Using the Same Ball
I am a huge proponent of using the same golf ball every time you play. I've switched golf balls here and there, but I have never just used a ball for a round and then stopped using that ball. By that same token, I have never used a ball I found on the course unless it is specifically the golf ball I am currently using.
I got fit for a golf ball in high school; at the time, it was the Bridgestone B 330. I stayed with it as soon as I got fit for the ball. My swing coach at the time lectured me on using the same ball every time I played. He said there could be a carry distance difference of 10 yards from a 60 yard shot from one ball to another. Well, that is a lot of miss if you're changing balls.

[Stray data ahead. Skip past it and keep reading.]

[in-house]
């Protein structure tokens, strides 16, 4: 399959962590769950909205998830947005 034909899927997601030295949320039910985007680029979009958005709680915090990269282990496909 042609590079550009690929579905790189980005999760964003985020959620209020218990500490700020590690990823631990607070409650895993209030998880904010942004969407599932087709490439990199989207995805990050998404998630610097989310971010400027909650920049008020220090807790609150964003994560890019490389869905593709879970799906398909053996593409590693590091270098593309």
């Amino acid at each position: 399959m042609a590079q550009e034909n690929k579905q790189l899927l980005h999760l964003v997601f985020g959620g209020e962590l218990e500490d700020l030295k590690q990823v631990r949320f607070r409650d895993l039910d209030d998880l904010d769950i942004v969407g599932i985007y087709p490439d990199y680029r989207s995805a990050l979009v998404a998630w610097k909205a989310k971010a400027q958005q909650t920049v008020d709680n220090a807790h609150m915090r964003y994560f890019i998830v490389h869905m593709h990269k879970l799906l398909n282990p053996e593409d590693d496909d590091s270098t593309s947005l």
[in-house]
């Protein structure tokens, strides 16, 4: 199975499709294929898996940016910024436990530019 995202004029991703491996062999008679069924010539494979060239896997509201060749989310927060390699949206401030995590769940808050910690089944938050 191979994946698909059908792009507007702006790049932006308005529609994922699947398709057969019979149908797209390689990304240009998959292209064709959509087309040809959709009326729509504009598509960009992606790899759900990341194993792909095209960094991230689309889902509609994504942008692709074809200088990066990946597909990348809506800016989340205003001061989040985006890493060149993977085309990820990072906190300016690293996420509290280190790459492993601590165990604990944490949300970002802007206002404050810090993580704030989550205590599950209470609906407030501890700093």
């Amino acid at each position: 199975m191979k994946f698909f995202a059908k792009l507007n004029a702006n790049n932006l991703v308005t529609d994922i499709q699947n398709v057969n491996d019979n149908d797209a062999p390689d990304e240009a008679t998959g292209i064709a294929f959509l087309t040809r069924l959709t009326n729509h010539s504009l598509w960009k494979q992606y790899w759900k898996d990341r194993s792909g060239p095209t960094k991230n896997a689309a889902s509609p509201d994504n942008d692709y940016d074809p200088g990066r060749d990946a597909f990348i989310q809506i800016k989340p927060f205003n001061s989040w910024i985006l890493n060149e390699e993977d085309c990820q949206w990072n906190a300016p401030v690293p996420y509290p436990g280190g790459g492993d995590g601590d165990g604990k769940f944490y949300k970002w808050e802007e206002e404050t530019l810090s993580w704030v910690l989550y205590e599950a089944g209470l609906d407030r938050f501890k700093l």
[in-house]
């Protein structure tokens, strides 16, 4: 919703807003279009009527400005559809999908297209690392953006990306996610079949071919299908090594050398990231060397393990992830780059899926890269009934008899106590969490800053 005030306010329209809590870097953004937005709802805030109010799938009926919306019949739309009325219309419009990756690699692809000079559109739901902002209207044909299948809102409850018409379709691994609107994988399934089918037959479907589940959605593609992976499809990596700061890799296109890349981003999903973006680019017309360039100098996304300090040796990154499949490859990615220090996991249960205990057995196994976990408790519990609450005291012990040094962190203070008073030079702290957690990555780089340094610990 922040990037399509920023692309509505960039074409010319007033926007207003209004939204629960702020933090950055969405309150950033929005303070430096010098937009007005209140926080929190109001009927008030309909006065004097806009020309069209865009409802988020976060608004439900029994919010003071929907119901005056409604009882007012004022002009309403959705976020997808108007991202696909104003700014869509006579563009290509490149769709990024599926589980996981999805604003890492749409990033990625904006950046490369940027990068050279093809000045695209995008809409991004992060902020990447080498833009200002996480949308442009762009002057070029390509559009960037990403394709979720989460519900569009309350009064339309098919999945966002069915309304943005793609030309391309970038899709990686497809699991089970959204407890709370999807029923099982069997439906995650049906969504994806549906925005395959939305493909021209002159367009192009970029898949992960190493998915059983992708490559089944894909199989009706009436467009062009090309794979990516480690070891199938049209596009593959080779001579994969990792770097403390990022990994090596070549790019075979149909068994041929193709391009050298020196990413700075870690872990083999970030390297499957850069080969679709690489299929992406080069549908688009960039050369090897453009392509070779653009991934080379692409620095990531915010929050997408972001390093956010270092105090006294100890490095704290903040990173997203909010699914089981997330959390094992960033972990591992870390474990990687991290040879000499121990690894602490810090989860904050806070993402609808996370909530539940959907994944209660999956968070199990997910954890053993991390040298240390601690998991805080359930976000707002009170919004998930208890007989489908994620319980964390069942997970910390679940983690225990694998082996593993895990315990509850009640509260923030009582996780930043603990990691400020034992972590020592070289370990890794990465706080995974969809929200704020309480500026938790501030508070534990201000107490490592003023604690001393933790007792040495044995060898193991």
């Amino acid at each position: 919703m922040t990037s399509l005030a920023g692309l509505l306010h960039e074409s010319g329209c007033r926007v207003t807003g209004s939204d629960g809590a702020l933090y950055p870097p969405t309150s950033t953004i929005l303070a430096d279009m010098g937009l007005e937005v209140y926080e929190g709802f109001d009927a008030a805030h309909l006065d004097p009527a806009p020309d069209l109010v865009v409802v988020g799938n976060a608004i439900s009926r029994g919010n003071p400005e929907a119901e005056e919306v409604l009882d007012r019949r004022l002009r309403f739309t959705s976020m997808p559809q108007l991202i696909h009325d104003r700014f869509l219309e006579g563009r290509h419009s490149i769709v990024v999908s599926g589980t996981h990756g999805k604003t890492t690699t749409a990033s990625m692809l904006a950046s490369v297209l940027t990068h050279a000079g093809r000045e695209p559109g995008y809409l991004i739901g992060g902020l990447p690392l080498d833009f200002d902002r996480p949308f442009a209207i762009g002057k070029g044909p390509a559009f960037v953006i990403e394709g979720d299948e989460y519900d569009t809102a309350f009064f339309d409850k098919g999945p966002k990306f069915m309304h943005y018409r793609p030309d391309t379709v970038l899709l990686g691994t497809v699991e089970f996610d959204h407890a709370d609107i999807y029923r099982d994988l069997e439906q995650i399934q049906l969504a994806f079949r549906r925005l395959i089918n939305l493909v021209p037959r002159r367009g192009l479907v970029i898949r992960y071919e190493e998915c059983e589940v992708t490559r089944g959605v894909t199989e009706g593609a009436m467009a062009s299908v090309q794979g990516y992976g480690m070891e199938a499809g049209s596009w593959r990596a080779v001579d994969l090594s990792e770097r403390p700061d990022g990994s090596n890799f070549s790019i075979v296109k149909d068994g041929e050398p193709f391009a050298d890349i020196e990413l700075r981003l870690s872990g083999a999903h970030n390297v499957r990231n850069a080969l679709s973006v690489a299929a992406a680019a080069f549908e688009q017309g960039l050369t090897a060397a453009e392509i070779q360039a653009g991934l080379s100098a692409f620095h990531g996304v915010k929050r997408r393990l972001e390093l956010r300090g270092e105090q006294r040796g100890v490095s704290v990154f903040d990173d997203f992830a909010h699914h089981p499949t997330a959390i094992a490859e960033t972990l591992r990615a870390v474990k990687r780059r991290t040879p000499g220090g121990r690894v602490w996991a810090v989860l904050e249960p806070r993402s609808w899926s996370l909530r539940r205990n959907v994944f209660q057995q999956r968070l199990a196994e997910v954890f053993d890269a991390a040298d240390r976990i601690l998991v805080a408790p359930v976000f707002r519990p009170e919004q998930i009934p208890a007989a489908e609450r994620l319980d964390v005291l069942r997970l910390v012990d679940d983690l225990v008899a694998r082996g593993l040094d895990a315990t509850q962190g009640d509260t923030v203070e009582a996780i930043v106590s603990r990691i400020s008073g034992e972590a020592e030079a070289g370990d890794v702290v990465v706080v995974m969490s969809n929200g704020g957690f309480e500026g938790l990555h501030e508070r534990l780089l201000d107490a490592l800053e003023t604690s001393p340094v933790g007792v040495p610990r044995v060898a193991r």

I stuck with Bridgestone until an internship I had in College, where the shop didn't sell Bridgestone. So I switched to Callaway to make use of the shop discount. I played the ChromeSoft that summer, and it was great around the greens; my word, it was so soft around the greens, but I lost 30 yards off the tee. When I left, I went back to good ol' Bridgestone. Then later, a buddy of mine had a few hundred Pro V1X's that he just gave me, so I started playing them for a while. Until I ran out, and their price hiked up. I went back to my Bridgestone. Then a couple years ago, a friend's wife started working for Callaway; she could get me a deal sometimes, so I started using the Chromesoft X, then the Chromesoft X LS came out, and it was a game changer. I loved using that golf ball, so I use it today. I may switch to Titleist or back to Bridgestone in the future, but I like Callaway and have no reason to change unless the ball stops performing.